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Feb 14 2014

Mystery Flora: Medieval Fruits

I’m continually surprised by plants in the Pacific Northwest. I shouldn’t be – I’ve been here for over half a decade now – but I’ll be out and about, not expecting much of anything to be doing anything of interest, and bam, in-my-face.

Mystery Flora I

Mystery Flora I

B and I had been scrambling over the beach at Richmond Beach, looking for a good bit of driftwood to use as a wizard’s staff, and we were climbing the endless stairs back up to the car when this bushes with enormous yellow, orange and red spiky berries appeared. I mean, yes, I’ve seen them before. We always park at the top and do the stairs for exercise. But this was the first time I’d seen them in October, and they were all dressed up.

Mystery Flora II

Mystery Flora II

Here were these clusters of flowers that looked like salal, but obviously not salal, and zomg wtf is up with those fruits?

Mystery Flora III

Mystery Flora III

Clusters, twins, singles, all over the place. And me being from a place where an apple growing on a tree seems rather exotic, seeing these bizarro fruits brings me up short. Luckily, they were growing near some exercise equipment, so B got to see if he could beat his brother in the pull-up department while I got busy with the camera.

Mystery Flora IV

Mystery Flora IV

I wonder what evolutionary pressure or urging prompted these things to grow little protrusions all over? And they’re pretty hard, too, not squidgy. I swear, they seem like you could tie them to the end of a stick and beat people to death. I wonder if they were the inspiration for the mace?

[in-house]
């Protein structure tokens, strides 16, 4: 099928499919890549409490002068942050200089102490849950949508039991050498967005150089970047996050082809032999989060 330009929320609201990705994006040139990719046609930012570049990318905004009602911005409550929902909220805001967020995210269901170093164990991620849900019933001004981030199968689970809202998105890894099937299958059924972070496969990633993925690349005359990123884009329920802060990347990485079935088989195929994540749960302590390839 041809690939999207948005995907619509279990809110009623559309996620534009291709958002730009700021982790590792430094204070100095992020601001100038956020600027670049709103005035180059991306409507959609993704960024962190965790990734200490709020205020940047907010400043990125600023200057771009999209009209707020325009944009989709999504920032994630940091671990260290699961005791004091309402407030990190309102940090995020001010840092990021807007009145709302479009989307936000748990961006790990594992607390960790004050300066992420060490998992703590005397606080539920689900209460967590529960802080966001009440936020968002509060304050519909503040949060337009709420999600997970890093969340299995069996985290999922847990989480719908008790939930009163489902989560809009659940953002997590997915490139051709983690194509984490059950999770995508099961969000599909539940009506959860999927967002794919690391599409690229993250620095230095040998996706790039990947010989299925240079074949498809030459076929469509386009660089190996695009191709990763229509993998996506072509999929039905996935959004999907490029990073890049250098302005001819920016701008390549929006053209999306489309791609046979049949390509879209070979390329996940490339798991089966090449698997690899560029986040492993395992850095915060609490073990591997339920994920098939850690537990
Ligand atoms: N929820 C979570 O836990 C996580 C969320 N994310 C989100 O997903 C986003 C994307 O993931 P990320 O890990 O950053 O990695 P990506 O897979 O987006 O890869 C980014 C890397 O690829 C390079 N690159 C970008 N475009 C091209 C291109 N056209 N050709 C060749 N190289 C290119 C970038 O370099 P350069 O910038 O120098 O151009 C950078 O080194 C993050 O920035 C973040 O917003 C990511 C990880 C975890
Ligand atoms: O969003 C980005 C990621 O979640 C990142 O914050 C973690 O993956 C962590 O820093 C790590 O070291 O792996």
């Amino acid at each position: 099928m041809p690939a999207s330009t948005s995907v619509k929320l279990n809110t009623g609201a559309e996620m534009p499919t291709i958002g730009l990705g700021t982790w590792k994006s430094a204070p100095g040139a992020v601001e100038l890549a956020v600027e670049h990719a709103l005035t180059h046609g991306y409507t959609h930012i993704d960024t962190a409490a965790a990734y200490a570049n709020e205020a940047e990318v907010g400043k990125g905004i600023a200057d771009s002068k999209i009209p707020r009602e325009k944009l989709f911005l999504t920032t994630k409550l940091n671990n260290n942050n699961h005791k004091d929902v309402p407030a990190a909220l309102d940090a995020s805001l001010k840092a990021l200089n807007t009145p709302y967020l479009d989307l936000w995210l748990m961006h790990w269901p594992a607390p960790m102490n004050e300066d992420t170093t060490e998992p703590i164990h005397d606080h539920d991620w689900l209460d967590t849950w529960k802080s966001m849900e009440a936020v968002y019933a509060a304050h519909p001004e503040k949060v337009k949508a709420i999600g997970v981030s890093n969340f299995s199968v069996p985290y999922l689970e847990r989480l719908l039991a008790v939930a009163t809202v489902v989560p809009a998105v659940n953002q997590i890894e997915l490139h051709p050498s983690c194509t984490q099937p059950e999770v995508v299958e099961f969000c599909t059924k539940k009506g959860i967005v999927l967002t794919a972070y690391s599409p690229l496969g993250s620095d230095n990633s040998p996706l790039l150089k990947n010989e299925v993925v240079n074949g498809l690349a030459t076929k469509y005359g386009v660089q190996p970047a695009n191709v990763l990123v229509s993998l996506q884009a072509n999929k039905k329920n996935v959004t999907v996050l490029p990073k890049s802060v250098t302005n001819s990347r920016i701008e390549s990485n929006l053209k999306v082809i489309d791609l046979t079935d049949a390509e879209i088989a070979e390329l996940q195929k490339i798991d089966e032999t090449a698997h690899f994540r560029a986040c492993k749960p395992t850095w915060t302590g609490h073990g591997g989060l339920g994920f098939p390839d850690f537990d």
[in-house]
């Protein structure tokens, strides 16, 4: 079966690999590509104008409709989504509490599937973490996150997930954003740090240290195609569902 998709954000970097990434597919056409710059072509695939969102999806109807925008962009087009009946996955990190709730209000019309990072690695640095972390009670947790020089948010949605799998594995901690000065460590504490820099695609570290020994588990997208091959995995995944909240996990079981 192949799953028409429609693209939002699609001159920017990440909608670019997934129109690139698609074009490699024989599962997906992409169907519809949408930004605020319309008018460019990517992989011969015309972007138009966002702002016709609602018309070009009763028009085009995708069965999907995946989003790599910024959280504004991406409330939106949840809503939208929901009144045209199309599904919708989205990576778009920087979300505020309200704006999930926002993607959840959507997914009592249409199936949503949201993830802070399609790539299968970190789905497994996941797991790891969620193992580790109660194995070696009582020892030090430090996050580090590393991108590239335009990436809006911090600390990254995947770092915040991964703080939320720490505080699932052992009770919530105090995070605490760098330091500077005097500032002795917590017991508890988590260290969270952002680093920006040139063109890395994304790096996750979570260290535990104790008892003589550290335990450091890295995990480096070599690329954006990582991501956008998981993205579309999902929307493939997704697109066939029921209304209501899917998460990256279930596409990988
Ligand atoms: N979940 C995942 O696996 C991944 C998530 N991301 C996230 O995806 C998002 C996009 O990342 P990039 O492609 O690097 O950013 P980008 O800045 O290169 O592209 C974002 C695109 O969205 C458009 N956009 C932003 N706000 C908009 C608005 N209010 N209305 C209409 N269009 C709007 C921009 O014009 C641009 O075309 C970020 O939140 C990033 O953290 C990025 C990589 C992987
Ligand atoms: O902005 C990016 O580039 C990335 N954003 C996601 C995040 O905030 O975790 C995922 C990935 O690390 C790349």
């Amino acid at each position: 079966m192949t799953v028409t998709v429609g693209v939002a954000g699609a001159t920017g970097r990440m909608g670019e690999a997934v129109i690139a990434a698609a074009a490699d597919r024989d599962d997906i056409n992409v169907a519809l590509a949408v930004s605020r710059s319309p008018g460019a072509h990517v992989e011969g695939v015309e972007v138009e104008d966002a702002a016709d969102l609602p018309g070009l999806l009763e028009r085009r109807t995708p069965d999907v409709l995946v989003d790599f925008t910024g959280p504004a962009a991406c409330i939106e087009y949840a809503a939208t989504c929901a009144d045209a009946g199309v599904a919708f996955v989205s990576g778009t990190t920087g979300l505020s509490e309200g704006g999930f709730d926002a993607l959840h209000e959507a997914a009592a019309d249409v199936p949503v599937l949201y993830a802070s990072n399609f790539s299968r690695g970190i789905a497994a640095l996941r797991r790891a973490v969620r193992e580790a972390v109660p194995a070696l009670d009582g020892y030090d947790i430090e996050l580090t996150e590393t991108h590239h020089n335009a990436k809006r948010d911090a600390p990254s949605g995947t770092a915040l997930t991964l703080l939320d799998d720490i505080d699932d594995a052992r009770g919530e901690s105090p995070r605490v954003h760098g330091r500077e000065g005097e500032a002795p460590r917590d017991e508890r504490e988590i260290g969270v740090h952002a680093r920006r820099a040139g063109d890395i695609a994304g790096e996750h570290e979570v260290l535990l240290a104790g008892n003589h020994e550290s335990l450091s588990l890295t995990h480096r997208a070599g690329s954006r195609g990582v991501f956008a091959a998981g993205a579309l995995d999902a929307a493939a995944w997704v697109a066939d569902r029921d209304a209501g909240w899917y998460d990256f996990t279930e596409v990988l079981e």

Mystery Flora V

Mystery Flora V

You could even look at them and think of the surface of the sun, with its flares and prominences and spots.

Mystery Flora VI

Mystery Flora VI

And, of course, the instant I saw them, I thought of you lot. I even remembered to take pictures that show the plant in more context.

Mystery Flora VII

Mystery Flora VII

So there you see a branch with all the flowers and fruits and bits, and below, we have the whole bush with ah shtick.

Mystery Flora VIII

Mystery Flora VIII

The stick, which did not become a staff, alas, appears to be madrona. I’ll give you a hint: there are cousins in this photo. Oh, and the weird gray things poking up over the bush at left are the sails from a play ship for the kiddies. It’s one of those awesome sorts of parks where everybody’s got something to look forward to, including the botanists.

Oh, and Happy Valentine’s Day, for them as cares.

10 comments

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  1. 1
    Darkling

    Arbutus unedo, the strawberry tree?

  2. 2
    rq

    They look like lychee fruit but the flowers are all wrong.
    Going to second the strawberry tree, as the flowers match up, and so do the fruit!

  3. 3
    Lithified Detritus

    I wasn’t familiar with this one, but it is apparently non-native.

    1. 3.1
      rq

      Sadly, I believe you’re right.

    2. 3.2
      Ubi Dubium

      There’s a variety that’s native to the Pacific Northwest, called “madrona” or “bearberry”. It’s apparently edible, but not tasty. http://en.wikipedia.org/wiki/Arbutus_menziesii

      1. rq

        Innteresting! So Dana’s walking stick is cousin to the photographable fruit.
        What I like best is that the flowers on both remind me of lily-of-the-valley, they have that same thick, waxy looking texture to them. They probably smell lovely, too.

  4. 4
    Onamission5

    Arbutus Unedo, flowers look for all the world like a larger version of the Manzanita, which I believe is to the right in the final photo.

    1. 4.1
      Onamission5

      Adding..

      I’m from a much more arid part of the PNW and am used to seeing madrone in tree form, with thick trunks reaching dozens of feet tall. I cannot recall ever having seen one as a shrub!

  5. 5
    StevoR : Free West Papua, free Tibet, let the Chagossians return!

    Cheers for this – great photos & fascinating fruit.

    Reminds me of rambutans.

  6. 6
    badgersdaughter

    Well, this explains something that had puzzled me. I have a young relative in Ireland named “Caine”. His parents are Christians and I thought at first they’d done the usual clueless thing and named him something random out of the Bible, but the father told me it was a traditional Irish name and shrugged when I asked him what it meant. It must actually be “Caithne”, one of the Irish names of this tree.

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